Tags: posts polarity-music Bitwig Bitwig-5.2b7 FX-Grid Tutorial Calculations

Calculate Time-Based Units with the Grid

Tutorial | Jun 10, 2024

In this video, I explain how to use the grid in Bitwig Studio to calculate release time for a compressor based on beats instead of milliseconds. I show how to convert a ramp signal into a sound, measure the pitch using zero crossings, and then convert it to hertz and milliseconds. Although it's a hacky approach, it's a fun challenge and allows for time-based calculations in the grid.

You can watch the Video on Youtube - support me on Patreon - HZ2MS-Conversion Preset - BPM2MS Calculator

In this video, the creator demonstrates how to use Bitwig's Grid to solve the problem of converting millisecond-based compressor release times to beat-based units like 1/16th or 1/8th notes. This involves using the Grid to calculate time-based units that adjust automatically with changes in BPM. Here’s a quick overview of the process:

Key Points:

Detailed Steps:

  1. Set Up Grid:
    • Use FX Grid, add Compressor Plus, and pass audio through.
  2. Generate Ramp Signal:
    • Use the transport module to create a ramp signal reflecting BPM.
  3. Convert Signal to Frequency:
    • Transform the ramp signal to a sine wave and measure frequency via zero crossings.
  4. Calculate Time:
    • Convert frequency (Hz) to milliseconds using mathematical operations (reciprocal and multiplication).
  5. Modulate Release Time:
    • Map the calculated milliseconds to the release time of the compressor, adjusting for the logarithmic nature of the control.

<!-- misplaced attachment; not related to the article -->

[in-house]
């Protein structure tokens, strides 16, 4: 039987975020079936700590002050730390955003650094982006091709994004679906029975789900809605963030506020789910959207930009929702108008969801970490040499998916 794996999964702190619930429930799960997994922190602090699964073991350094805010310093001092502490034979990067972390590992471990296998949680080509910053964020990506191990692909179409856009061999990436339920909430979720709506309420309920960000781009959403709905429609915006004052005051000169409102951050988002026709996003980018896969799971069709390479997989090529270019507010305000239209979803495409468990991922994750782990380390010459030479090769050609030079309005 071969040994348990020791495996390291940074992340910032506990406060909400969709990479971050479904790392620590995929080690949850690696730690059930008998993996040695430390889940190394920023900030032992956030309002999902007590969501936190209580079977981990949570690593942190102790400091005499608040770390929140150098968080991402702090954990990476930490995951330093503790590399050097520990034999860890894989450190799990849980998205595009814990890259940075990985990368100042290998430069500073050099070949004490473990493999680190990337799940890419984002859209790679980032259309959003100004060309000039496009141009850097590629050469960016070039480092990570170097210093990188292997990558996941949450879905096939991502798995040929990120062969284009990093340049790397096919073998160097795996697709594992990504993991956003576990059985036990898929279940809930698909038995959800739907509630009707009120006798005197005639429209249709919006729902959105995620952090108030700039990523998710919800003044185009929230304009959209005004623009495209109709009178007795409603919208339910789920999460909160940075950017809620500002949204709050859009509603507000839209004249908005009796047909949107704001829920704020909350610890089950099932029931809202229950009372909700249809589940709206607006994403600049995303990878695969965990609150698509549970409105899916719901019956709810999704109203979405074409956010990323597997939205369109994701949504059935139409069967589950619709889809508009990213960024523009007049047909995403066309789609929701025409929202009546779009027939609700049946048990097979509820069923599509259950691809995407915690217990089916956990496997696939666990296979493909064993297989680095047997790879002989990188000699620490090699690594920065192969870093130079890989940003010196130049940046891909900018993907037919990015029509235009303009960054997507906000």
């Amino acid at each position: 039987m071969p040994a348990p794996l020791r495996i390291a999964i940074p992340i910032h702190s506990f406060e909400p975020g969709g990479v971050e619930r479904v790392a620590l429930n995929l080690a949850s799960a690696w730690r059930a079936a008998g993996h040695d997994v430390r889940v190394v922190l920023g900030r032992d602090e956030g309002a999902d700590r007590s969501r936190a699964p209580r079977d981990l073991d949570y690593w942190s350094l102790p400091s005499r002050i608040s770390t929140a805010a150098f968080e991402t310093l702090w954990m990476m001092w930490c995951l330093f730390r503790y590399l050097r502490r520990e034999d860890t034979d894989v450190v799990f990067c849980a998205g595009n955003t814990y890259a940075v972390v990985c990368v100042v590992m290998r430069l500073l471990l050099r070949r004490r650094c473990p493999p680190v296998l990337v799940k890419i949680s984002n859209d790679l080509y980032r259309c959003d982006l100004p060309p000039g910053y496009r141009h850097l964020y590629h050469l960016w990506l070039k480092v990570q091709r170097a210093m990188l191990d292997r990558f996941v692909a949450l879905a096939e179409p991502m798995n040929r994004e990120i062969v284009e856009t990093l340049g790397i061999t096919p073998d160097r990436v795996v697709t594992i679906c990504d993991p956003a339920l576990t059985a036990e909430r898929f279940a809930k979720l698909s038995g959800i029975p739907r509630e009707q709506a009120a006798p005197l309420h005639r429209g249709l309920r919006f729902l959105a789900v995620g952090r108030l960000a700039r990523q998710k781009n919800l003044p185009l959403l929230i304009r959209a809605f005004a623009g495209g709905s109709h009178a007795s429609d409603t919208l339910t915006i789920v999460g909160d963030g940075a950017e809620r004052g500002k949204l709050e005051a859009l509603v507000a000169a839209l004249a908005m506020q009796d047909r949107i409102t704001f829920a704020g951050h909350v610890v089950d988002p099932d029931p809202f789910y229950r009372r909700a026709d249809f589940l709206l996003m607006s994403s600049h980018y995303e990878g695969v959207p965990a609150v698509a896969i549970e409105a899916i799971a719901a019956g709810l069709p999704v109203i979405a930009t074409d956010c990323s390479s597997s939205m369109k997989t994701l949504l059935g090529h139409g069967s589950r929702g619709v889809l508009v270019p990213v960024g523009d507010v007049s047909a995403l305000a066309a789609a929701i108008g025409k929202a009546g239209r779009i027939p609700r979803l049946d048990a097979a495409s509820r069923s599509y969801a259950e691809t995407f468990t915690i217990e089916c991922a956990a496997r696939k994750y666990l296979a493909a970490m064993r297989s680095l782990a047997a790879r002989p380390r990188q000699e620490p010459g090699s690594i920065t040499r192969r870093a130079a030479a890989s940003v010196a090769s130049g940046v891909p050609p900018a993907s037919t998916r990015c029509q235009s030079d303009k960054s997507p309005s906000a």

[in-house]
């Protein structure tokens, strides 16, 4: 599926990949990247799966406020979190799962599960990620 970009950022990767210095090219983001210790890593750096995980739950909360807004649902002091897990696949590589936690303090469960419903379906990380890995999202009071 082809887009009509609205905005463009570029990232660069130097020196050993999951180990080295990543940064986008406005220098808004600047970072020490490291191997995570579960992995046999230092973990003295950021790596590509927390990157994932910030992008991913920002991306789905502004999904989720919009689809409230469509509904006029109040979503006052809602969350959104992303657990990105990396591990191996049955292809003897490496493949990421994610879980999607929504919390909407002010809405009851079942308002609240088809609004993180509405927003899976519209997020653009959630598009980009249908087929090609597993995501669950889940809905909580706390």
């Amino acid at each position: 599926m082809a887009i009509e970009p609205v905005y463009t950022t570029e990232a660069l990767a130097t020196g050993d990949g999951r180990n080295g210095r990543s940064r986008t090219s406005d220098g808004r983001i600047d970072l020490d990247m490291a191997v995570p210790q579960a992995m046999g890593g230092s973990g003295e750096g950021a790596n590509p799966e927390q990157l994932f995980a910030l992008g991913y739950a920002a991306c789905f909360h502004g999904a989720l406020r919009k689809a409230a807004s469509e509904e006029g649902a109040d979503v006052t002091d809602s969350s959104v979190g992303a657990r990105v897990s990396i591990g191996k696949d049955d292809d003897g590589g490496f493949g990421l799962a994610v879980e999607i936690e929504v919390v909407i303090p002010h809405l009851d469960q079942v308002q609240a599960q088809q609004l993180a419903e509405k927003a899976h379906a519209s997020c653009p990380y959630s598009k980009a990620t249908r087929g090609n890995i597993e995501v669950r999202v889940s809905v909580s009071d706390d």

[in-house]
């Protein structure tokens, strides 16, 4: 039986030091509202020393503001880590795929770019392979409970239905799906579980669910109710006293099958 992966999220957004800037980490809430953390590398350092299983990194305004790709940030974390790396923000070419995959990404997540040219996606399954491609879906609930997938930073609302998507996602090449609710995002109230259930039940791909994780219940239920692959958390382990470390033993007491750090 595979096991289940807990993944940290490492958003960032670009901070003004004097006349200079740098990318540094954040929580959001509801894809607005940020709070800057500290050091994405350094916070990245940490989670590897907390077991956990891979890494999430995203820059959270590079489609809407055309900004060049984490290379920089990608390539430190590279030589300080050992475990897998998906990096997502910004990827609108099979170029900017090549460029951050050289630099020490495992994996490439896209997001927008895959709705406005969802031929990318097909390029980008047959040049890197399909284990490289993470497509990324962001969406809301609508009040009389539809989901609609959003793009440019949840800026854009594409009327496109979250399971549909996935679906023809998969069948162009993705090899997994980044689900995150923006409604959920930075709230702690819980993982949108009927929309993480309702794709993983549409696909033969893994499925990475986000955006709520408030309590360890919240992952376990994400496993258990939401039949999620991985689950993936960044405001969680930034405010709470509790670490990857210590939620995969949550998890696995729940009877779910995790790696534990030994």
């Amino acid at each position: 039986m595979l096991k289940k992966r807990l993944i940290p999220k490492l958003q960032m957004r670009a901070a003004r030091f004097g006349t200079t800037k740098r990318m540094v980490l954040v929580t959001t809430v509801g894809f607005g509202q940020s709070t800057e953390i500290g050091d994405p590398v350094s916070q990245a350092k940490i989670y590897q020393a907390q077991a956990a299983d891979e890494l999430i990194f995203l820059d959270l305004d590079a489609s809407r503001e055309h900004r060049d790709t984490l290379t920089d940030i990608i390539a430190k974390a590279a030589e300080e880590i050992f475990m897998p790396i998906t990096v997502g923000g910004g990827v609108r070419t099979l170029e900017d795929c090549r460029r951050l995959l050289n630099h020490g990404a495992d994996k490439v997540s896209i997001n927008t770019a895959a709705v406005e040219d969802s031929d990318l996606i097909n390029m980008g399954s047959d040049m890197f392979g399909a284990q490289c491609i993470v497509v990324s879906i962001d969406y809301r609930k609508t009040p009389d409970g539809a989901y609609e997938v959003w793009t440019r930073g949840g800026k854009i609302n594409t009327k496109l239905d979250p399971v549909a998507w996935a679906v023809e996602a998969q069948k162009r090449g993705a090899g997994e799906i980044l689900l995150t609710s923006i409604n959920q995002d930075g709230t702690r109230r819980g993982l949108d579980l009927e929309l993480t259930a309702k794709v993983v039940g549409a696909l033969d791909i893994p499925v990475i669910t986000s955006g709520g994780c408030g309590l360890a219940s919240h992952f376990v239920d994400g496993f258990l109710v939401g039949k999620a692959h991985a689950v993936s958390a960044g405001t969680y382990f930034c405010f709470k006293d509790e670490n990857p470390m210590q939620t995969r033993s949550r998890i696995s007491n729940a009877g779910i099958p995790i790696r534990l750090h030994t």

This approach, although complex and a bit "hacky," allows for dynamic adjustment of compressor release times based on BPM, ensuring more musical and consistent results.

Questions & Answers

Maybe you dont watch the video, here are some important takeaways:

How can the grid be used to solve certain problems?

The grid can be used to solve problems by using different modules and calculations. In this video, the grid is used to calculate milliseconds for time-based units, such as beats, by converting a ramp signal into a sound, measuring its frequency, and then converting that frequency into milliseconds. This allows for precise modulation of release times in music production.

What is the benefit of using time-based release time?

The benefit of using time-based release time is that it remains consistent regardless of changes in BPM. For example, if one wants to dial in a 1/8 note release time, it will always be 1/8 note no matter the BPM setting. This makes it easier to maintain the desired musical timing and adjust the release time accordingly.

What challenges are faced when using the grid for these calculations?